Japan implements major changes to “rape laws” and the “age of consent.”
Japan has recently implemented major legal reforms pertaining to rape and the age of consent, signifying a substantial transformation in sex crime legislation. The new laws expand the definition of rape to encompass “non-consensual sexual intercourse,” aligning Japan’s legal framework with international standards. Moreover, the age of consent has been raised from 13 to 16 years.
The previous laws faced criticism for their failure to safeguard individuals coerced into sexual activities and their discouragement of reporting such crimes. The “upper house” of Japan’s parliament, known as the Diet, has passed the new laws, which explicitly outline eight scenarios in which victims may struggle to express non-consent to “sexual intercourse.
This revision marks the first alteration in Japan’s age of consent since its establishment in 1907. Japan previously had one of the lowest ages of consent among developed nations. However, under the amended laws, engaging in sexual activity with a minor aged 13 to 15 will only be punishable if the perpetrator is at least five years older than the minor.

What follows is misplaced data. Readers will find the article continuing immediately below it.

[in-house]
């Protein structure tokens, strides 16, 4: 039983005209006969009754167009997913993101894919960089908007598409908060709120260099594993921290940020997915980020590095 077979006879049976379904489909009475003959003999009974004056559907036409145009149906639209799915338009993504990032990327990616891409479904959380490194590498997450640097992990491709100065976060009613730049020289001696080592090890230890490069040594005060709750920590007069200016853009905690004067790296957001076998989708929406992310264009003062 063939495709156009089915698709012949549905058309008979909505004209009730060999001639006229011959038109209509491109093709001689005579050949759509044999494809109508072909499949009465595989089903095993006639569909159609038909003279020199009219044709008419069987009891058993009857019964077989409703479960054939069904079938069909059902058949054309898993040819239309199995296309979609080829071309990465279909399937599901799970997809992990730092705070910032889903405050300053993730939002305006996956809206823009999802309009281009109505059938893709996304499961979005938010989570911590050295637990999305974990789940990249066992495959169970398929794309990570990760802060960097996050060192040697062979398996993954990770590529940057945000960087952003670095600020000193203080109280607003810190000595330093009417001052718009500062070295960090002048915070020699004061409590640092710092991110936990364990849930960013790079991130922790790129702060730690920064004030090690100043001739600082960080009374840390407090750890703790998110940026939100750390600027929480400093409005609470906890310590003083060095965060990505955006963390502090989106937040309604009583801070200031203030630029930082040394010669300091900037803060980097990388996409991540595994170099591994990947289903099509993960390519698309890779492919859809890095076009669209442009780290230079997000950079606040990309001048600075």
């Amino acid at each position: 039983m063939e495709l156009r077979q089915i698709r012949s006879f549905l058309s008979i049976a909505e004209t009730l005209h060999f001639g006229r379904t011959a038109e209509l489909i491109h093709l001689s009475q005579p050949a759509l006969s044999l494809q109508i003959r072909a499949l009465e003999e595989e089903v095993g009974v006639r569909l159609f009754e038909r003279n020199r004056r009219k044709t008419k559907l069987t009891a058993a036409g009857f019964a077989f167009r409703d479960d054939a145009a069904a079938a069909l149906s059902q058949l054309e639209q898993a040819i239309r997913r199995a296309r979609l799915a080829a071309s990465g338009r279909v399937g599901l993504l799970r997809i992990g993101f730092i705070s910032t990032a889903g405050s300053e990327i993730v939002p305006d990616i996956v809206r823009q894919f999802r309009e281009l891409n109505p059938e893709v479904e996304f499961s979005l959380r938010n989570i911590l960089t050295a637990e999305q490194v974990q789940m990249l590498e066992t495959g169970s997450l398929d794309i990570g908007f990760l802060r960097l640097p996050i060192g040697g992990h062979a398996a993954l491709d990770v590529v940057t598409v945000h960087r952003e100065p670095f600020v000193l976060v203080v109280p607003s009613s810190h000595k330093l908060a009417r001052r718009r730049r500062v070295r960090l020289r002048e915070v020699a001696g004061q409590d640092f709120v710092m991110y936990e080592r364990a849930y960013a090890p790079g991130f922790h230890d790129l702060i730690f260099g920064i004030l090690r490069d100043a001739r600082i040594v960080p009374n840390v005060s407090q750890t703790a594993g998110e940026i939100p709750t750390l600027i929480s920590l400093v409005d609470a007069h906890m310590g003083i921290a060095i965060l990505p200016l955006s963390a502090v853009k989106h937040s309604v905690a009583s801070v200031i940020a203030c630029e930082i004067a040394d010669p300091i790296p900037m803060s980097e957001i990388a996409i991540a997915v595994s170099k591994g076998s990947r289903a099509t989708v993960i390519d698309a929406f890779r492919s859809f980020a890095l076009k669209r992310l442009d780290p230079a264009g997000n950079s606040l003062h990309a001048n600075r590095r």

These legislative changes were prompted by the public outcry following multiple rape acquittals in 2019. They also coincide with the “Flower Demo campaign,” a nationwide movement against sexual violence, where activists have been gathering on the 11th day of each month since April 2019 to demand justice and show solidarity with survivors of “sexual assault.”
Despite these reforms, activists emphasise the significance of empowering survivors to report their assaults. In Japan, survivors often confront stigma and shame, resulting in a reluctance to come forward. A government survey in 2021 disclosed that only about 6% of women and men who experienced assault reported it, with half of the women citing “embarrassment” as a barrier.
Lawyer and rights advocate Sakura Kamitani stressed the need for Japan to offer more financial and psychological support to sexual assault survivors. Additionally, she emphasised the importance of providing assistance to offenders to prevent recidivism.
In conclusion, Japan’s recent legislative changes concerning rape and the age of consent represent a significant stride towards addressing the deficiencies of previous laws. By expanding the definition of “rape,” raising the “age of consent,” extending the “reporting period,” and prohibiting photovoyeurism, Japan aims to enhance the “protection of survivors” and “promote justice.” Nevertheless, it remains crucial to foster a supportive environment that encourages reporting and provides comprehensive assistance for the effective implementation of these reforms.